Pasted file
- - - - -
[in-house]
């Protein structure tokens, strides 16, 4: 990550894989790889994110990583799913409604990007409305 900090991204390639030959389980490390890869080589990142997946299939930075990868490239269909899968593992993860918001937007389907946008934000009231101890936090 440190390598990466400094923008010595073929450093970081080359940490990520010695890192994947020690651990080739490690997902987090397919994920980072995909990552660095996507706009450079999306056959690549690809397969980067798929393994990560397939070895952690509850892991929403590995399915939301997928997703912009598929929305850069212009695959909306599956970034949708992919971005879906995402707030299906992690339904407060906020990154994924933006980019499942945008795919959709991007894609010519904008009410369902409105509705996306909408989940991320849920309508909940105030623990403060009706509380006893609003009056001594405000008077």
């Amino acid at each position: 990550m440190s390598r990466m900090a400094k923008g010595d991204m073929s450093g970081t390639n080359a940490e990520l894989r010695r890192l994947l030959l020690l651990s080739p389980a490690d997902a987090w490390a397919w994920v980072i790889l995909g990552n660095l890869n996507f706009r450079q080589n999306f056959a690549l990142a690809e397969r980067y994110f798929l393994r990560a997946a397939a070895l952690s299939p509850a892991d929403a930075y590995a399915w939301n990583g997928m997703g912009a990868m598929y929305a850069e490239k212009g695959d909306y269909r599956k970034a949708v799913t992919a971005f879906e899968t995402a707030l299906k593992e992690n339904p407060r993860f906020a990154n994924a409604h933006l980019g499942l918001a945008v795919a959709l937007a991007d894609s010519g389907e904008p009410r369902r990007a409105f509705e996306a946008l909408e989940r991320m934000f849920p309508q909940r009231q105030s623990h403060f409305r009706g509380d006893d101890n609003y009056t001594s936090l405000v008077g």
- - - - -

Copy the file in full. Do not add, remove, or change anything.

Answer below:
[in-house]
């Protein structure tokens, strides 16, 4: 990550894989790889994110990583799913409604990007409305 900090991204390639030959389980490390890869080589990142997946299939930075990868490239269909899968593992993860918001937007389907946008934000009231101890936090 440190390598990466400094923008010595073929450093970081080359940490990520010695890192994947020690651990080739490690997902987090397919994920980072995909990552660095996507706009450079999306056959690549690809397969980067798929393994990560397939070895952690509850892991929403590995399915939301997928997703912009598929929305850069212009695959909306599956970034949708992919971005879906995402707030299906992690339904407060906020990154994924933006980019499942945008795919959709991007894609010519904008009410369902409105509705996306909408989940991320849920309508909940105030623990403060009706509380006893609003009056001594405000008077």
């Amino acid at each position: 990550m440190s390598r990466m900090a400094k923008g010595d991204m073929s450093g970081t390639n080359a940490e990520l894989r010695r890192l994947l030959l020690l651990s080739p389980a490690d997902a987090w490390a397919w994920v980072i790889l995909g990552n660095l890869n996507f706009r450079q080589n999306f056959a690549l990142a690809e397969r980067y994110f798929l393994r990560a997946a397939a070895l952690s299939p509850a892991d929403a930075y590995a399915w939301n990583g997928m997703g912009a990868m598929y929305a850069e490239k212009g695959d909306y269909r599956k970034a949708v799913t992919a971005f879906e899968t995402a707030l299906k593992e992690n339904p407060r993860f906020a990154n994924a409604h933006l980019g499942l918001a945008v795919a959709l937007a991007d894609s010519g389907e904008p009410r369902r990007a409105f509705e996306a946008l909408e989940r991320m934000f849920p309508q909940r009231q105030s623990h403060f409305r009706g509380d006893d101890n609003y009056t001594s936090l405000v008077g």